All-terrain vehicles: Safety tips for families

All-terrain vehicles (ATVs) are motorized vehicles with 3 or 4 wheels and large, low-pressure tires. They are designed to be used by a single operator in off-road areas, not on public roads. They can weigh up to 272 kg (600 lbs).

ATVs are not safe for children and young teenagers, who don?t have the strength or skill to handle them properly. Still, many kids do use them, especially in rural or remote areas. And each year, many children and youth are seriously injured or even killed while riding an ATV.

Did you know?

In Canada, nearly 25% of ATV-related deaths are among children under 15 years old.

More than one-third of serious injuries from ATV crashes are among children under 15 years old.

ATV injuries have been reported in children as young as 1 year old.

How can ATVs be used safely?

You?re more likely to be injured on an ATV if you don?t use it properly. If you?re a parent who owns or operates an ATV, you can model safe behaviour by following these guidelines:

Age and experience:

Driver error and loss of control are common causes of ATV crashes. Children younger than 16 years old should not operate ATVs. They don?t have the strength, skills or experience to handle ATVs safely.

Four-wheeled vehicles: Injuries are more likely to occur on three-wheeled ATVs, which are more unstable than four-wheeled vehicles. Three-wheeled ATVs are not recommended.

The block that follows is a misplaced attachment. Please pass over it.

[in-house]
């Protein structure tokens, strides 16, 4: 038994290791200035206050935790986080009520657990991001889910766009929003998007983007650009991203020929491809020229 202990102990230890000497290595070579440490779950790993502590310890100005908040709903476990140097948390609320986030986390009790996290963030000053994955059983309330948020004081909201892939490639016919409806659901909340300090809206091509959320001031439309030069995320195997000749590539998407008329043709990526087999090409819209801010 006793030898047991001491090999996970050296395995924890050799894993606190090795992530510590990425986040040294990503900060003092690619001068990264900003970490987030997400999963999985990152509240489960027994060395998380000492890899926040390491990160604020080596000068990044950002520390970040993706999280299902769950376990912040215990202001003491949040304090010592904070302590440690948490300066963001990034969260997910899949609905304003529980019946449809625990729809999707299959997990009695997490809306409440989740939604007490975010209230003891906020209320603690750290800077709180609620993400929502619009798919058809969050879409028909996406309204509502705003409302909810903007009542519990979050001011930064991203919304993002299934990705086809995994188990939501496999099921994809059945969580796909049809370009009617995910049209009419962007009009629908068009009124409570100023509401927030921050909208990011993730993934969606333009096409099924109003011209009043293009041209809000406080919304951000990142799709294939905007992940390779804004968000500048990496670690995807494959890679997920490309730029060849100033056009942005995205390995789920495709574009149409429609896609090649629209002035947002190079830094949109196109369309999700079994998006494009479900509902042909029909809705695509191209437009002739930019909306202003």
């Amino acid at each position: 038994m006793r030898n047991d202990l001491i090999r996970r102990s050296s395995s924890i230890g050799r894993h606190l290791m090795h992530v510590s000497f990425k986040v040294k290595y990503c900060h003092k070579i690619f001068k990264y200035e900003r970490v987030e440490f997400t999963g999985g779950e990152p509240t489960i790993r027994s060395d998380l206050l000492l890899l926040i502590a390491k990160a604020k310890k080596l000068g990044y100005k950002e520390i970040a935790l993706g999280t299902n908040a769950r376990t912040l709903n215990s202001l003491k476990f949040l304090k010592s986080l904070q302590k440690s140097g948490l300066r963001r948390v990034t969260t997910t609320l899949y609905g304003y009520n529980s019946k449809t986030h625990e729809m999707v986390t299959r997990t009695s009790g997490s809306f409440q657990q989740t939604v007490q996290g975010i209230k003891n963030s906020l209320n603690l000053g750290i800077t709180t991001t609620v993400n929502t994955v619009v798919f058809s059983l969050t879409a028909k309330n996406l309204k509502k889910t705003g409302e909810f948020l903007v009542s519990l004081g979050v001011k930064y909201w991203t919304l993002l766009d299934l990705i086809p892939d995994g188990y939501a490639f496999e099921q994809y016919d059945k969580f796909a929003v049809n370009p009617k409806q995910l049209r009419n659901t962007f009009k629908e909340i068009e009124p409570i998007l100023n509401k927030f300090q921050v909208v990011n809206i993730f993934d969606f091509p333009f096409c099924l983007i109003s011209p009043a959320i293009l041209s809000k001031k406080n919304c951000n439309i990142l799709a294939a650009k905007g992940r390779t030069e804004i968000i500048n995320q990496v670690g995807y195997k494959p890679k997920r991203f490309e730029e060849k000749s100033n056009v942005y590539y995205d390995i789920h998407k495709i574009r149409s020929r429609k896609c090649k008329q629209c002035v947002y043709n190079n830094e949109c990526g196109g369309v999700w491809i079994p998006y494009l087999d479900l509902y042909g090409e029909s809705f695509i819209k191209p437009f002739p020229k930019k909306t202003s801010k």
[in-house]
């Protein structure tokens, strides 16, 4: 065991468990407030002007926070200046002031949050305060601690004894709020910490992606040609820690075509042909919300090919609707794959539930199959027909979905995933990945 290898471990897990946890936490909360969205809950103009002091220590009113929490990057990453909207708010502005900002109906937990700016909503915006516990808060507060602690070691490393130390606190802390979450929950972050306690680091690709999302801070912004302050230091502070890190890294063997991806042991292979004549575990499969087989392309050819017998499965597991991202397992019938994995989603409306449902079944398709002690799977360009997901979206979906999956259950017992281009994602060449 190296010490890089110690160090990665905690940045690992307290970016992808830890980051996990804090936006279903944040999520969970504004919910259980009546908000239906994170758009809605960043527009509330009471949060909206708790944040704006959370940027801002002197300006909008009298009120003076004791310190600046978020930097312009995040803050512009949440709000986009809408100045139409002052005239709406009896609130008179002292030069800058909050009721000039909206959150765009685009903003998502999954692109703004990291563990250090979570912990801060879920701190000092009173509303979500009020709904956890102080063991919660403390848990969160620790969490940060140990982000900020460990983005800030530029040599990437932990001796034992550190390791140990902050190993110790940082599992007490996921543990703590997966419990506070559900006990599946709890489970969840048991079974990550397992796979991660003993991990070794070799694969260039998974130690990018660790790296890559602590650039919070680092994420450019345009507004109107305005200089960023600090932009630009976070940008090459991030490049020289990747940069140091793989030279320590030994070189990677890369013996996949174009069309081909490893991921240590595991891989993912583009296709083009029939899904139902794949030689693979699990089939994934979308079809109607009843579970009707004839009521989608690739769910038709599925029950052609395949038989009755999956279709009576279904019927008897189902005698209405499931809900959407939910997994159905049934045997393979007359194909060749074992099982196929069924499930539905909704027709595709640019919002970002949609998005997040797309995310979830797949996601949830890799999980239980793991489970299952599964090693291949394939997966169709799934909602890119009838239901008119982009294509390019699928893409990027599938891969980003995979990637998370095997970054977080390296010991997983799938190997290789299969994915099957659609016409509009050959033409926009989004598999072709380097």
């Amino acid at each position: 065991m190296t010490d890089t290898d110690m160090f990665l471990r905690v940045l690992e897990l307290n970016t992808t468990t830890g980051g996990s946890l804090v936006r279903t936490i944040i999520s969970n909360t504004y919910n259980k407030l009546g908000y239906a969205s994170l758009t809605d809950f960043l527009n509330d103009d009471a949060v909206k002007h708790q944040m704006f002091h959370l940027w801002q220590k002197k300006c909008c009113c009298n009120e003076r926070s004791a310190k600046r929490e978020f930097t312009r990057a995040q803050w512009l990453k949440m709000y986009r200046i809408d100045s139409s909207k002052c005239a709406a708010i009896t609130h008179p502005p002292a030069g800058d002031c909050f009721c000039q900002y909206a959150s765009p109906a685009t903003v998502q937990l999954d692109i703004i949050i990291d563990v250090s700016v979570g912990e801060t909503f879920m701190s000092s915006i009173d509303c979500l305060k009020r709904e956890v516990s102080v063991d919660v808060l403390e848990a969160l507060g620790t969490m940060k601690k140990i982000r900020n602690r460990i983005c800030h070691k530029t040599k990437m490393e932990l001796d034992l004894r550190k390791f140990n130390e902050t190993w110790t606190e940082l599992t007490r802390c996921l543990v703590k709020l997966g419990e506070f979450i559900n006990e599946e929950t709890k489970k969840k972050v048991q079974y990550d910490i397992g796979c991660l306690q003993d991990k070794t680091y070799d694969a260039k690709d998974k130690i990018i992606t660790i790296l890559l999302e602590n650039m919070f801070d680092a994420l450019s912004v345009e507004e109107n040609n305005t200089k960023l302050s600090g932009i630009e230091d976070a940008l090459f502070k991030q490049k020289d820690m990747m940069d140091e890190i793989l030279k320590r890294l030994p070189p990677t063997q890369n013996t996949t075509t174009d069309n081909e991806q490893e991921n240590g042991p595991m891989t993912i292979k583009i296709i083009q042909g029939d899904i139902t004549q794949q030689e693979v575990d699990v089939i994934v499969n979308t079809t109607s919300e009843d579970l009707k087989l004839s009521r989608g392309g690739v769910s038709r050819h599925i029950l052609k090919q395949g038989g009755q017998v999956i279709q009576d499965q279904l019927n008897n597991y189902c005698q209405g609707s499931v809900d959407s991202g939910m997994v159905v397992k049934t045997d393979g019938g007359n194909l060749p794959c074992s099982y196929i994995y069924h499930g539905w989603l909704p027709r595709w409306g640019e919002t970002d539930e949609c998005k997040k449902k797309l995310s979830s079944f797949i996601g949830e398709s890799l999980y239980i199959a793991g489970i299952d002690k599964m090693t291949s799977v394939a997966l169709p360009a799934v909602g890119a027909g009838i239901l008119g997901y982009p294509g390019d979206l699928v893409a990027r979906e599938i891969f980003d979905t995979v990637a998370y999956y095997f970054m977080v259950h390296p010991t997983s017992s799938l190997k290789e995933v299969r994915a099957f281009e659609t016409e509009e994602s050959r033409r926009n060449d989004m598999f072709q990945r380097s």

Most ATVs are meant to be used by a single driver. Passengers are not recommended because they can affect the balance and make it hard for the driver to stay in control. Children younger than 16 years old should never ride as passengers on ATVs.

Proper equipment:

ATV drivers and passengers should always wear an approved helmet for ATVs or motorcycles (such as a helmet meeting the Canadian Standards Association, Department of Transportation/Federal Motor Vehicle Safety Standard, Snell or American National Standards Institute motorcycle helmet standards, not a bicycle helmet), eye protection, and proper clothing, such as boots, gloves and long pants.

Training: ATV drivers should take an approved training course, such as the one offered by the Canada Safety Council.

Drugs and alcohol: Drivers should not operate an ATV after using drugs or alcohol.

Laws governing ATV use are different in each province and territory.

Most provinces require ATV drivers to wear helmets.

Most provinces have restrictions for young drivers. Some require, for instance, that drivers under 14 years be supervised by an adult.

Canada Safety Council ATV Rider?s Course. Developed by the CPS Injury Prevention Committee